Working in food safety for a major food manufacturing company means that you have to deal with unexpected supply chain risks often. About a month ago, at the 2022 GFSI Conference in Barcelona, I heard so many times that identifying emerging, mid- or long-term food risks is a difficult and laborious task for food safety professionals.



Risk prevention is a complex mission with a very important goal. It is where you need to combine the best practices that food safety standards put in place, with the requirements of applicable regulations, and the requests of your key clients.

Your team has to develop a plan that properly documents all your risk mitigation priorities and actions. This plan needs to be updated on a periodic basis, depending on parameters like your company’s strategy, effective regulation, and incidents in the market.

It is also a plan that subsequently informs (and utilizes) a number of preventive measures, such as:

  • Designing a variety of specific HACCP plans
  • Sending ingredients and products for lab testing
  • Requesting third party audits of suppliers
  • Prioritizing inspection of internal facilities and plants

At the end of the day, it aims to eliminate the probability of an incident happening before products leave your facilities. But ideally, it should ensure that a potentially harmful ingredient or product does not even enter your manufacturing procedures and that corrective actions are taken when an emerging issue occurs.

This is exactly where AI and predictive technologies can demonstrate their true merit, as the promise to help a company move from a reactive mode to a proactive mode of risk prevention.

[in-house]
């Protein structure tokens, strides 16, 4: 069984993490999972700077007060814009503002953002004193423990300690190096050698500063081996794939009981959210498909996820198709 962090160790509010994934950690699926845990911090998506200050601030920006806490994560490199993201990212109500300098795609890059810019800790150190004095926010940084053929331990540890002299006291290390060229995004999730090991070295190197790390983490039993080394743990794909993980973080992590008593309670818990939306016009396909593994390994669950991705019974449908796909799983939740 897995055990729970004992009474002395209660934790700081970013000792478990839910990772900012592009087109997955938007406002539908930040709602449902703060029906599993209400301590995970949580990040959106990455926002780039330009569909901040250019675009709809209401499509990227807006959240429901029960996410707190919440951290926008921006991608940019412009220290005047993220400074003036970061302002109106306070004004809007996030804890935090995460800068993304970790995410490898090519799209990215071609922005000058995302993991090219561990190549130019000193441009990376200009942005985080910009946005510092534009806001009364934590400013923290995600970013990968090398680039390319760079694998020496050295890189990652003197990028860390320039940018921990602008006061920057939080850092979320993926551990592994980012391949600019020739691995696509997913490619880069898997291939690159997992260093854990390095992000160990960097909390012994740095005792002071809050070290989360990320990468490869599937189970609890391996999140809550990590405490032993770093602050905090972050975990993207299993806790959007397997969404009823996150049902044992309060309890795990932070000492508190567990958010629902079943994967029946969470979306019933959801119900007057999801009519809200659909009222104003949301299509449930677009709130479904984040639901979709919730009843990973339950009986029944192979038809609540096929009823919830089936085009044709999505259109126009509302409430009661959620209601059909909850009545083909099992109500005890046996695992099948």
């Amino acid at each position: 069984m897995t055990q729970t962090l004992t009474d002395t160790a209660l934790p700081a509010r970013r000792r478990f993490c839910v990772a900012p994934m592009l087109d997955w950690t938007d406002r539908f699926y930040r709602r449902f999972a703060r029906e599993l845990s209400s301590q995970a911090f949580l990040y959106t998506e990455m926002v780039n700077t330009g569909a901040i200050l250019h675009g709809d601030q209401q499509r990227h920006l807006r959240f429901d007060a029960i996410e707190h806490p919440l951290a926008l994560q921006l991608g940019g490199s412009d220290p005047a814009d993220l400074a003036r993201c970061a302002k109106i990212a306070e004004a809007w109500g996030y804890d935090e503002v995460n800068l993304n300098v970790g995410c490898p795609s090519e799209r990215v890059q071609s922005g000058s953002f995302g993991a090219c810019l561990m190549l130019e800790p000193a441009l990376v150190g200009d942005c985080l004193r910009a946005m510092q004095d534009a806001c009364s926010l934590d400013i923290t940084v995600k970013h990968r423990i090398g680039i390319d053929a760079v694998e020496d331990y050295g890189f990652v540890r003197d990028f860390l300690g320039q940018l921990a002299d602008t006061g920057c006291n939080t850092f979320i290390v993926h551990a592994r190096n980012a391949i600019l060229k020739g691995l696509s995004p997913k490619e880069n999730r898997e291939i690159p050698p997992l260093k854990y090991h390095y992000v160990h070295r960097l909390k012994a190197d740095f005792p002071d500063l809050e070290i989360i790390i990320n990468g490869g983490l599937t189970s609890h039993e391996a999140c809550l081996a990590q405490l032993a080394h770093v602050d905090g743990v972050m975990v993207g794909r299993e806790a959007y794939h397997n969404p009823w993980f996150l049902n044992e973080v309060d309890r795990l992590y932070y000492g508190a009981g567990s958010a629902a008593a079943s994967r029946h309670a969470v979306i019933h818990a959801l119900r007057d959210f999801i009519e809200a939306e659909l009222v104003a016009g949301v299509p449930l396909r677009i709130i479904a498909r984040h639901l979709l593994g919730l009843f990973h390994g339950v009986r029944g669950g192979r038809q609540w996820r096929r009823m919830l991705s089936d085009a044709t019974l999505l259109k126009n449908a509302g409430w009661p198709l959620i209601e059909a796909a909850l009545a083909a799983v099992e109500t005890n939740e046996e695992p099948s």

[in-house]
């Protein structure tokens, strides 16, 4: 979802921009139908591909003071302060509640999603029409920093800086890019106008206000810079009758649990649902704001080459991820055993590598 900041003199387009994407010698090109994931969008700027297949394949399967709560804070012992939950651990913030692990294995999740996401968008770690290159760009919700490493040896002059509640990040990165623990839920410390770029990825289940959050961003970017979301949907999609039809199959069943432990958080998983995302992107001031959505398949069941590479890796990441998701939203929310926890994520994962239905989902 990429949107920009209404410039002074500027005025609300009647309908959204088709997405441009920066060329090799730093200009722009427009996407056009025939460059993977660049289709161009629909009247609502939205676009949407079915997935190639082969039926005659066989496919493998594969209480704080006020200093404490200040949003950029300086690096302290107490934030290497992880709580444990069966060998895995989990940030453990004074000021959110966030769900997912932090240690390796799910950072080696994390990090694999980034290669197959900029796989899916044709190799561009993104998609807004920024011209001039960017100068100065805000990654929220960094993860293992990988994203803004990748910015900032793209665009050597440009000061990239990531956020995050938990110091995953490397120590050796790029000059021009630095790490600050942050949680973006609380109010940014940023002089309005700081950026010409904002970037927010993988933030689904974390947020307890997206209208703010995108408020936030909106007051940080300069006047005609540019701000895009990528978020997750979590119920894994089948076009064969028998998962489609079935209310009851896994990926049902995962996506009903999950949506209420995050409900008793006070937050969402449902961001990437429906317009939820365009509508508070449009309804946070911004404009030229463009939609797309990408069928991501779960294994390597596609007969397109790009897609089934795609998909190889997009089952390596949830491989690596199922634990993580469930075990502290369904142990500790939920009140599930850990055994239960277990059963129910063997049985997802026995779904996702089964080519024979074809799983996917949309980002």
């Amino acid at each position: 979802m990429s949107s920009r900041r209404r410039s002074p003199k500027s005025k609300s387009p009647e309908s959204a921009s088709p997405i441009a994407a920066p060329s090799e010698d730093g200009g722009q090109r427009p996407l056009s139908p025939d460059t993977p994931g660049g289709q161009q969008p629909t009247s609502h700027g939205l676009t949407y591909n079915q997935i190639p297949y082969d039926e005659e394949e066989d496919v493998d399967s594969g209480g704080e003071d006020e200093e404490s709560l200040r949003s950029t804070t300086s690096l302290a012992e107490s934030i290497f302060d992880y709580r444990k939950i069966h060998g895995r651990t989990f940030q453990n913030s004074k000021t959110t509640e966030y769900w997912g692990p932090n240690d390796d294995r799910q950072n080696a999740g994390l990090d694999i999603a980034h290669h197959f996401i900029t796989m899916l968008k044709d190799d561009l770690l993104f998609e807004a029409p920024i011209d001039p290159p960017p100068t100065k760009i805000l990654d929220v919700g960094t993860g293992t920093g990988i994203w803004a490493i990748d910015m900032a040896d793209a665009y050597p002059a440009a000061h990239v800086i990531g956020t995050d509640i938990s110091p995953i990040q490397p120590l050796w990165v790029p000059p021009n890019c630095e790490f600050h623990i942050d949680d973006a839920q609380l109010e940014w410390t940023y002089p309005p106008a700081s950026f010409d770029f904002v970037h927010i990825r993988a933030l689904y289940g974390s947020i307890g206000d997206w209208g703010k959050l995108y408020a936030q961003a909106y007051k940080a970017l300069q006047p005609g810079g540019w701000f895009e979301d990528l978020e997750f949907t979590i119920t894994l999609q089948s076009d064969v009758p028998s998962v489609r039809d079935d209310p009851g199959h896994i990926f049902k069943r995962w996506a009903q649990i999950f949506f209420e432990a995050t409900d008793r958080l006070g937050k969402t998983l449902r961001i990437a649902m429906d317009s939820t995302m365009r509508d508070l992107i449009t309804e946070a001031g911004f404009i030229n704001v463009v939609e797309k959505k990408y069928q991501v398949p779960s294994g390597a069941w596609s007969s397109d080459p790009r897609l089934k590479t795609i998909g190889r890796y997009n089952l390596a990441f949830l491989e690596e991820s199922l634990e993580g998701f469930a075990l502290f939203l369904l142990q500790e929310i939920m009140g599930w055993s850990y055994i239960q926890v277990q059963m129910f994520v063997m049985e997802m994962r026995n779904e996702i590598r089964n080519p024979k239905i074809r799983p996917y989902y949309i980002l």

Option 1: Put in place a risk prevention plan that is updated every time that a major incident occurs or there are news in the market about a serious emerging risk

A risk prevention plan is likely the preferred option when resources are thin. A good HACCP plan to control critical parts of your internal processes. Some standardized check points for risky suppliers and ingredients, such as sending suspicious samples for lab testing.

And when news about a new threat is announced, sit down with the team to update and enhance the prevention plan. For instance when a major recall is announced and it seems to be affecting your supply chain. Or when an important client calls and requests an extra measure of precaution.

This method assumes that you can quickly react to something new. And that you can find and allocate the extra resources that will be needed, really fast.

Option 2: Regularly revisit & revise your risk prevention measures to ensure that they are up-to-date

A periodic procedure that is penciled down in your calendar foresees how often your team meets to review and update the prevention plan and its priorities. These revisions take into consideration any major news or feedback from the market.

Iterations are much more efficient and helpful in preventing emerging issues. Here we assume that you are well connected to the market and can identify emerging issues that may emerge at any part of the world.

Option 3: Systematically devote time to interact with external experts & industry peers